As the symptoms involved CPU usage spikes, I first checked whether there were perhaps logon storms going on due a bad application server configuration, where the app server suddenly decides to fire up hundreds of more connections at the same time (that happens quite often, so it’s a usual suspect when troubleshooting such issues). A logon storm can consume lots of CPU as all these new processes need to be started up in OS, they attach to SGA (syscalls, memory pagetable set-up operations) and eventually they need to find & allocate memory from shared pool and initialize session structures. This all takes CPU.However the logons cumulative statistic in AWR didn’t go up almost at all during the 20 minute snapshot, so that ruled out a logon storm. As the number of sessions in the end of AWR snapshot (compared to the beginning of it) did not go down, this ruled out a logoff storm too (which also consumes CPU as now the exiting processes need to release their resources etc).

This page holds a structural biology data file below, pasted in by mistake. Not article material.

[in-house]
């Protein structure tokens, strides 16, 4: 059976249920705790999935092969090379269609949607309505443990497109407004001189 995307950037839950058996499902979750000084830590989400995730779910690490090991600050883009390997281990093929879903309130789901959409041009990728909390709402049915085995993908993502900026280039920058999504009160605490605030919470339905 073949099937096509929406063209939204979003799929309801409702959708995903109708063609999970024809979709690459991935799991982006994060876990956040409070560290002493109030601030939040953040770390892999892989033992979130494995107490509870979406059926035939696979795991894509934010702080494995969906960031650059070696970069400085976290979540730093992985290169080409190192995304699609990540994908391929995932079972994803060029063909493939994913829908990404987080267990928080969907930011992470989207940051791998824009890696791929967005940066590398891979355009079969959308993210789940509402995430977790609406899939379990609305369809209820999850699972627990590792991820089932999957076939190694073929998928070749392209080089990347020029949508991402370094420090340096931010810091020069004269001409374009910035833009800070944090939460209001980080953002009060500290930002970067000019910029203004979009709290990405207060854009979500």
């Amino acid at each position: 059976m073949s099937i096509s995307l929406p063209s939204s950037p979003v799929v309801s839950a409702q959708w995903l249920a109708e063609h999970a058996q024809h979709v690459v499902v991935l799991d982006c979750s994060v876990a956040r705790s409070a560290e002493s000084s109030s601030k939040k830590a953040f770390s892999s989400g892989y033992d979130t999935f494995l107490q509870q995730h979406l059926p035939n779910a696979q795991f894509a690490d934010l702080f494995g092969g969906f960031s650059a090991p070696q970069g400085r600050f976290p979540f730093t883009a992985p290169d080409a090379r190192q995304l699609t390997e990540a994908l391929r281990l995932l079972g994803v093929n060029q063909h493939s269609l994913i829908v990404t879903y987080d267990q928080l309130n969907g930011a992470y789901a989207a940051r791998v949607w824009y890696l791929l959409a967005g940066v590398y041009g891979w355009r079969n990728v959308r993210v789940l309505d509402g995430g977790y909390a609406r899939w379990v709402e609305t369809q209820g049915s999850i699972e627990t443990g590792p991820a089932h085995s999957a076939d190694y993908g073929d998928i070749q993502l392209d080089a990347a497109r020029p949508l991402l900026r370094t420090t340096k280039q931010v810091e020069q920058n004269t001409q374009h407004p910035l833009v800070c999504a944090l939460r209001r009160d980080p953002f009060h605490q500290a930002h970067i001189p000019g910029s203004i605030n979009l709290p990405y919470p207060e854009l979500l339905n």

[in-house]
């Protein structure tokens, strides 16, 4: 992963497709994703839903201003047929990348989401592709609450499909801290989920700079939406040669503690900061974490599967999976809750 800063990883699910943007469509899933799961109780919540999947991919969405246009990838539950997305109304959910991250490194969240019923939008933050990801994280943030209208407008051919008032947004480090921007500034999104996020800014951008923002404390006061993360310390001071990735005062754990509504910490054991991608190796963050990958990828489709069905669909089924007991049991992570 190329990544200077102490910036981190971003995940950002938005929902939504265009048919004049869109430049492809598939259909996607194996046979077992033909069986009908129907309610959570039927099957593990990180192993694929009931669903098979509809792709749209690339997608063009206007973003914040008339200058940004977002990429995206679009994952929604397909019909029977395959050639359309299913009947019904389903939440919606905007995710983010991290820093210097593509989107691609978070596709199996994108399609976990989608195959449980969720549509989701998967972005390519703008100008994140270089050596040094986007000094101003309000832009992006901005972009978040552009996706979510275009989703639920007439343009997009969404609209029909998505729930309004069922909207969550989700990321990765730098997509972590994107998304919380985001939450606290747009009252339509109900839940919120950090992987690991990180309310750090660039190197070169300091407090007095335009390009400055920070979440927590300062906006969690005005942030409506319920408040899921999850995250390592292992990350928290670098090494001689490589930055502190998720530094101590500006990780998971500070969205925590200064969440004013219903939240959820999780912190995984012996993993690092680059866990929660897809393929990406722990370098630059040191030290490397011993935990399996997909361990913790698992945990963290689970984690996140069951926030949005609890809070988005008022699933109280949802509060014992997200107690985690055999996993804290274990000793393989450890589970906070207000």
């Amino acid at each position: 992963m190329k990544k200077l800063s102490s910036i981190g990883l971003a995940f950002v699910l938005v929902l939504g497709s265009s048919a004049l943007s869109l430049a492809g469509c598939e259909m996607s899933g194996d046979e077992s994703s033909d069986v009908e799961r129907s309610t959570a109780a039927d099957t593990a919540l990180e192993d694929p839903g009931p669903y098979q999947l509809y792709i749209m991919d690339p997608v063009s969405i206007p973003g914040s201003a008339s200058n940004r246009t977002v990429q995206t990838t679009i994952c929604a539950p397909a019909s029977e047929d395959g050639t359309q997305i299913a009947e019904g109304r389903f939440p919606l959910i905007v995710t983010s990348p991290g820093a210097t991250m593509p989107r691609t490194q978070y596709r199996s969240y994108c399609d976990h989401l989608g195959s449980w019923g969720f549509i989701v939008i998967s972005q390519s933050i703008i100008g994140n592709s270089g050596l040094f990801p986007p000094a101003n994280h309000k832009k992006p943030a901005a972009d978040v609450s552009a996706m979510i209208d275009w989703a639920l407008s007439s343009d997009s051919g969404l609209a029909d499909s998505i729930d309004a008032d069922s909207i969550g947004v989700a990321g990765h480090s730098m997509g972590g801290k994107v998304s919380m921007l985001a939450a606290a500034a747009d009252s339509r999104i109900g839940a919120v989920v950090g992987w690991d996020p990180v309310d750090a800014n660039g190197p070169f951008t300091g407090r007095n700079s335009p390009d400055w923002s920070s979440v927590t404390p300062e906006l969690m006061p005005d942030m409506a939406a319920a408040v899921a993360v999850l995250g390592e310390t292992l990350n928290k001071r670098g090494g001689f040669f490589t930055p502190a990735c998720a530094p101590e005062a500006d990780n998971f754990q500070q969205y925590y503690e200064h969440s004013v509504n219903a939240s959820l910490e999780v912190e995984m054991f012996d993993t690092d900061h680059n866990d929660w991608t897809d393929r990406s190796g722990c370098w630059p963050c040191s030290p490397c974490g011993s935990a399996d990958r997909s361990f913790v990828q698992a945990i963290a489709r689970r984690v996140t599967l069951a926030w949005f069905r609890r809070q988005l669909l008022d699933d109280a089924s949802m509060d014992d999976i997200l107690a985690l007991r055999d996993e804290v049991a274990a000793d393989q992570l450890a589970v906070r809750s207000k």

It’s worth mentioning that log file sync waits also went up by over an order of magnitude (IIRC from 1-2ms to 20-60 ms per wait) during the CPU spikes. However as log file parallel write times didn’t go up so radically, this indicated that the log file sync wait time was wasted somewhere else too – which is very likely going to be CPU scheduling latency (waiting on the CPU runqueue) when CPUs are busy.
As one of the waits which popped up during the problem was cursor: pin S, then I chcecked V$MUTEX_SLEEP_HISTORY and it did not show any specific cursor as a significant contention point (all contention recorded in that sleep history buffer was evenly spread across many different cursors), so that indicated to me that the problem was likely not related to a single cursor related issue (a bug or just too heavy usage of that cursor). Note that this view was not queried during the worst problem time, so there was a chance that some symptoms were not in there anymore (V$MUTEX_SLEEP_HISTORY is a circular buffer of few hundred last mutex sleeps).